Animal Models of Vulnerability to Addiction
Vulnerability to Addiction
Another approach to investigating individual differences in the vulnerability to addiction has been to characterize individual animals in terms of their propensity to show responses that relate to the DSM-IV (now DSM-5) criteria for addiction. Three domains have been identified from the DSM-5 criteria that can be linked to animals models:
FIGURE 3.14 Acquisition of amphetamine self-administration of rats in high-responder and low-responder groups after repeated intraperitoneal administration of saline. After saline treatment, the groups (n = 10 per group) differed in their acquisition of self-administration both in terms of total amphetamine administered over the five days and in terms of the number of injections over the different days. [Taken with permission from Piazza PV, Deminiere JM, Le Moal M, Simon H. Factors that predict individual vulnerability to amphetamine self-administration. Science, 1989, (245), 1511–1513.]
i) Difficulty stopping or limiting drug use (items 3–4 in the DSM-IV),
ii) High motivation to seek and use the drug (items 5–6 in the DSM-IV), and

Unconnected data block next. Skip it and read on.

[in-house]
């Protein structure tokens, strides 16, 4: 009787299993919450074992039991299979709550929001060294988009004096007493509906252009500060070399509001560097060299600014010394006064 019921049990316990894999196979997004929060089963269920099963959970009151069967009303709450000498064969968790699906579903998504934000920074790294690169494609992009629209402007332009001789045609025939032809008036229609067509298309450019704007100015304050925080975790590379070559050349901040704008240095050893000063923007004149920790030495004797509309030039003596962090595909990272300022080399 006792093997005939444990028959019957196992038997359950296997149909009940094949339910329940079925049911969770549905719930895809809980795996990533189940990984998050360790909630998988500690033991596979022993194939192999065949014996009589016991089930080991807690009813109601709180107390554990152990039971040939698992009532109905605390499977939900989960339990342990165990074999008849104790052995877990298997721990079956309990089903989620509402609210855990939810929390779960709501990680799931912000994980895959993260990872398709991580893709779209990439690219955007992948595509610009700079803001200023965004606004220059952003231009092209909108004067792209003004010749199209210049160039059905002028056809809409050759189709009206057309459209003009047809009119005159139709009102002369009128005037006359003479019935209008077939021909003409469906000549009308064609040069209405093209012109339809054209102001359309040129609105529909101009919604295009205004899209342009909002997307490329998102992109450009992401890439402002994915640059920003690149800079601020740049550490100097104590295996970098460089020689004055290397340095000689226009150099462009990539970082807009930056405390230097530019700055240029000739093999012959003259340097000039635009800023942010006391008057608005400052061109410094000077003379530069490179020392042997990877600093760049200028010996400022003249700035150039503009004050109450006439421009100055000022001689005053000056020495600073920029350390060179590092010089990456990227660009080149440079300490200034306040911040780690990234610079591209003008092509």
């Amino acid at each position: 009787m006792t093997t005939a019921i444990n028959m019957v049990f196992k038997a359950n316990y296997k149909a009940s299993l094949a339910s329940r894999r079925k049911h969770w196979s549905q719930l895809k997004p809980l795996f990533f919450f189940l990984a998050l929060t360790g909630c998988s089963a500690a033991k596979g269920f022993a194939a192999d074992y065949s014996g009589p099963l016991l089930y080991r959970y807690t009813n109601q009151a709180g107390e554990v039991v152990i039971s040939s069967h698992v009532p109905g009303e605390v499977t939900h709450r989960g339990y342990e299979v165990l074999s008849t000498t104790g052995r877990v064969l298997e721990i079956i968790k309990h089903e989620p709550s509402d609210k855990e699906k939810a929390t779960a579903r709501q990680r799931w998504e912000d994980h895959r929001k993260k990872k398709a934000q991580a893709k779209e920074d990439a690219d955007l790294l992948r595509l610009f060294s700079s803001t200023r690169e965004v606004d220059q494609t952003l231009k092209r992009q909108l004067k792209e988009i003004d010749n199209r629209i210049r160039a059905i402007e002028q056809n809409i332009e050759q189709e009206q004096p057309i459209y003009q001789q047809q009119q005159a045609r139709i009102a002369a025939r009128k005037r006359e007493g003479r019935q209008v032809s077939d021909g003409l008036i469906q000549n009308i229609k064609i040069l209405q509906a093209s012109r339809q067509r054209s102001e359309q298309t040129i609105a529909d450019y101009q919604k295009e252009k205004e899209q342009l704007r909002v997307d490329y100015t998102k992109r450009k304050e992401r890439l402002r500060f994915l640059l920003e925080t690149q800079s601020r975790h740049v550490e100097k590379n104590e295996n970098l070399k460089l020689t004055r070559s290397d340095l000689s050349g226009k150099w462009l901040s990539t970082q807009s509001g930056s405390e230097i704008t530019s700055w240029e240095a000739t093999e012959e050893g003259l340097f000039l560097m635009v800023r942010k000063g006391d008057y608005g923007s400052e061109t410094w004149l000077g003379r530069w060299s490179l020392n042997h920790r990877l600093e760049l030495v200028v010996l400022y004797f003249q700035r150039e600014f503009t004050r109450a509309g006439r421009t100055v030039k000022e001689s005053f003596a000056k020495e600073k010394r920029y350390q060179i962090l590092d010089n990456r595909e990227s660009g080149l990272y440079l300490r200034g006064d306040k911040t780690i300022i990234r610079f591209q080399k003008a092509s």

iii) Maintenance of drug use despite negative consequences (item 7 in the DSM-IV).
Using these three diagnostic domains, studies of intravenous cocaine self-administration in Sprague-Dawley rats have shown that the severity of cocaine use can be assessed in three animal models that represent these diagnostic domains:
i) Drug seeking during periods when drug is not available,
ii) Breakpoints on a progressive-ratio schedule of reinforcement, and
iii) Persistence of self-administration despite punishment.
Using such criteria, a certain percentage of animals can be ranked according to addiction-like behavior, and an “addiction score” can be computed, from 0 (no addiction-like behavior) to 3 (high addiction-like behavior; Deroche-Gamonet et al., 2004; Belin et al., 2008). Animals with a score of 3 escalate drug intake more rapidly and to a much larger extent than animals with lower scores. They also show greater responses to contextual and drug-associated cues and exhibit much more reinstatement. This model is reliable and based on the link to DSM-IV and DSM-5 criteria. It also has some significant predictive validity.